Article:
With fall upon us, colds and sore throats are likely to be around the corner. So what do you when going to the pharmacist and doctor?
Knowing the Difference
If you’re new to the Czech Republic, you might be forgiven for thinking that a drogerie is where you go for medicine. It looks close enough to the word ‘drug’, doesn’t it?
A drogerie is a shop for toiletries, beauty and health care products, and health food. A pharmacy is called lékárna, which is often designated by a green cross containing the rod of Aesculapius (a snake around a staff) with three bowls.
In the pharmacy, you will find two counters: one for non-prescription medicine, which is designated by the sign “volně prodejné” and the other for prescription medicine, designated by “na předpis”. At the non-prescription medicine counter, you can get aspirin and other painkillers, cold and flu tablets, creams, and herbal teas. Medicine which contains pseudoephedrine can also be bought at this counter. However, you have to provide identification when you buy it because it is classified as “volně prodejný s omezením” (freely sold with limitation). Non-prescription medicines are not covered by public health insurance.
The prescription counter is where you take the prescription from your doctor. These medicines include antibiotics, ones containing codeine, and the birth control pill. The amount you will have to pay for prescription medicines will vary. Sometimes it can be 30 CZK. Sometimes a lot more. It all depends on how much the government has decided to subsidize a particular medicine. If you have some time, you can compare prices of various medicines here. “Cena” shows the full price and “doplatek” is how much the patient pays.
The Right Prescription
A word about prescription medicine. It was reported in Mladá Fronta Dnes that one pharmaceutical company had an agreement with some doctors to pay them 300 to 500 crowns for every pack of their medicine that an individual doctor prescribed.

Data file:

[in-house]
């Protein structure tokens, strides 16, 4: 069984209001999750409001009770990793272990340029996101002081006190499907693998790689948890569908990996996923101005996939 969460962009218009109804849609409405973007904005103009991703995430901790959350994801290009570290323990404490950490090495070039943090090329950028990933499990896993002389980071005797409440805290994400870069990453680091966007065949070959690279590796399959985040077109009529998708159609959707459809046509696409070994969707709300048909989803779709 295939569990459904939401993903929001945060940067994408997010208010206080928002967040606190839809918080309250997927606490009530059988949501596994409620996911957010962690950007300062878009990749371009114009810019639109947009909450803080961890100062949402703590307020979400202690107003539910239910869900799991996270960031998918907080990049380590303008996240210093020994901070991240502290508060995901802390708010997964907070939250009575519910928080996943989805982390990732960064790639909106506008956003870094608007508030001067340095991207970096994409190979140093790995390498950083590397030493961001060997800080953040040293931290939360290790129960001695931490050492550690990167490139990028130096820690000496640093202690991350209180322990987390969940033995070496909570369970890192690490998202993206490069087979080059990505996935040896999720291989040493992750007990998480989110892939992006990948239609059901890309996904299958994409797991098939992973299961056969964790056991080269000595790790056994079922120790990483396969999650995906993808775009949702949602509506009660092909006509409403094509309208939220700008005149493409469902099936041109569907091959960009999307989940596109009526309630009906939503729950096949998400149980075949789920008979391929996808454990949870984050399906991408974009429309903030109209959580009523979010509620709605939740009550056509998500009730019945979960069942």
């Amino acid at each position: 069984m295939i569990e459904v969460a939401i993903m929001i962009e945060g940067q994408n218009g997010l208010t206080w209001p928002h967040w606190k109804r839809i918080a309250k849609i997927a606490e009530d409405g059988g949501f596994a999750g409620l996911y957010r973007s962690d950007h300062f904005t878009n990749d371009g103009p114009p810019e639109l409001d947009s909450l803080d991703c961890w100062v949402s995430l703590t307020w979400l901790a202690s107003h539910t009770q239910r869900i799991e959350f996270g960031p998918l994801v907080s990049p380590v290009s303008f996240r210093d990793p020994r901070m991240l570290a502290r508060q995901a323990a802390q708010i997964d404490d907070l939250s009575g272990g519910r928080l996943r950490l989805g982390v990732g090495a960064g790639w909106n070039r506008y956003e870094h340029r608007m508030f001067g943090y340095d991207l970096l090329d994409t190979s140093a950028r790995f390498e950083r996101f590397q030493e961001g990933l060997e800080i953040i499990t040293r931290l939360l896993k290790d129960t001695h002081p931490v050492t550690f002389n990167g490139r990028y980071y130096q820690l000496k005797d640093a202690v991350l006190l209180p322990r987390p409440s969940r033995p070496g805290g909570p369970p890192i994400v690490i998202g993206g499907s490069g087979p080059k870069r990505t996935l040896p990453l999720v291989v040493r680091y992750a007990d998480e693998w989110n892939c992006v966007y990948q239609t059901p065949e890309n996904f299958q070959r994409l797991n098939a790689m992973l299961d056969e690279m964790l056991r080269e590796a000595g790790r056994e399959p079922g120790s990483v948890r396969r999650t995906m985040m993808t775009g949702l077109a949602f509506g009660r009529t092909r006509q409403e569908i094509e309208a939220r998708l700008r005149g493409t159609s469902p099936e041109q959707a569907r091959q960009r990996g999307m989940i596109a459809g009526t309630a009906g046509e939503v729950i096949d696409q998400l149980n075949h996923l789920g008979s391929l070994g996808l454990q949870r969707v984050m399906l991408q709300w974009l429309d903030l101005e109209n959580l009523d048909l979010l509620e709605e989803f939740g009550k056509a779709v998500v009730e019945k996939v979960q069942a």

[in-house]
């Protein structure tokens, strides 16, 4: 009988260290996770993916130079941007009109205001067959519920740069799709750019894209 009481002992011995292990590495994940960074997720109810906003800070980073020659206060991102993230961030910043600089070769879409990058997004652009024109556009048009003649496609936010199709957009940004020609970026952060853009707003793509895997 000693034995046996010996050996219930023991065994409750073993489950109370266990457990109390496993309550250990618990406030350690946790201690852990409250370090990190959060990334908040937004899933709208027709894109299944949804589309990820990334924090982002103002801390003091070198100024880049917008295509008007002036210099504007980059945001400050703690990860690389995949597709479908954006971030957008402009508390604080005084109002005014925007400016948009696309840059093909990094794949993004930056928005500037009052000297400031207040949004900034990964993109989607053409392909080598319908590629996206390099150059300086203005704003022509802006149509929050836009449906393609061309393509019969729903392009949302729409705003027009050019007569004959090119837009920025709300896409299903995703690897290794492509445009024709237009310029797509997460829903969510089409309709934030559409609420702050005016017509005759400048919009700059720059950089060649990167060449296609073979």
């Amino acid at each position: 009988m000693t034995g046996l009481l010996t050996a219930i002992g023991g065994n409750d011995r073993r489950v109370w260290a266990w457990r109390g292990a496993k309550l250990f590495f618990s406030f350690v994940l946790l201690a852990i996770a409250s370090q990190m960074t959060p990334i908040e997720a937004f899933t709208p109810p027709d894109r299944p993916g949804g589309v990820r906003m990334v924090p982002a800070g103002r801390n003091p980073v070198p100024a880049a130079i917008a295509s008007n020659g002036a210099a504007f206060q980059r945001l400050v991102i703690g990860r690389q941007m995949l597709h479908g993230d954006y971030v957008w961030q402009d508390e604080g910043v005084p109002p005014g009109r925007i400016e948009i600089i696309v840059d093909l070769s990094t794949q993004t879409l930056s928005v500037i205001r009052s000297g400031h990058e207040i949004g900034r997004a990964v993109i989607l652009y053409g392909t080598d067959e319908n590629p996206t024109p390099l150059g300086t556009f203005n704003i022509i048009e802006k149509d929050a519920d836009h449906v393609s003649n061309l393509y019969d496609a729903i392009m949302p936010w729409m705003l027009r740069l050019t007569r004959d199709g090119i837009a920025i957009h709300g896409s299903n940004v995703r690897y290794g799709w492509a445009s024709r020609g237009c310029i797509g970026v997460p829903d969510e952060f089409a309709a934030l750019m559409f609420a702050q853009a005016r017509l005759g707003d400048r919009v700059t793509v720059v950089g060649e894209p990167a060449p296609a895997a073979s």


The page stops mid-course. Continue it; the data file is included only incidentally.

It would be irresponsible to suggest all doctors are guilty of this. However, knowing that it has occurred means you should be wary. Remember, when your doctor writes out the prescription for a given medicine, he or she should let you know about the medicines which can treat that ailment, their cost and whether they are covered by your insurance.
You will have to pay a regulation fee of 30 CZK for every prescription if the region you are in hasn’t subsidized the fee.
Don’t be frightened to ask the pharmacist questions when loading up on medicines. Whenever I’ve asked about dosage and frequency, whoever the pharmacist is will answer quickly. I’ve also found that they will answer questions about side-effects and offer alternatives.
If you have health insurance from one of the public insurance providers, you will find that dental check-ups are covered. There are two check-ups per year. But, usually, your dentist will not contact you to remind you of the appointment.
I suppose since they are your teeth whether you go or not is your business. However, from personal experience the dentist can be quite upset if you don’t turn up.
The check-ups usually involve prodding around with the sickle probe to ensure the hygiene and health of the teeth and gums, localized application of fluoride in a gel form (if necessary) and a digital RVG of the teeth, based on individual need.
It is possible to request above standard care. However, the patient will have to pay the full amount him or herself.
What are your thoughts?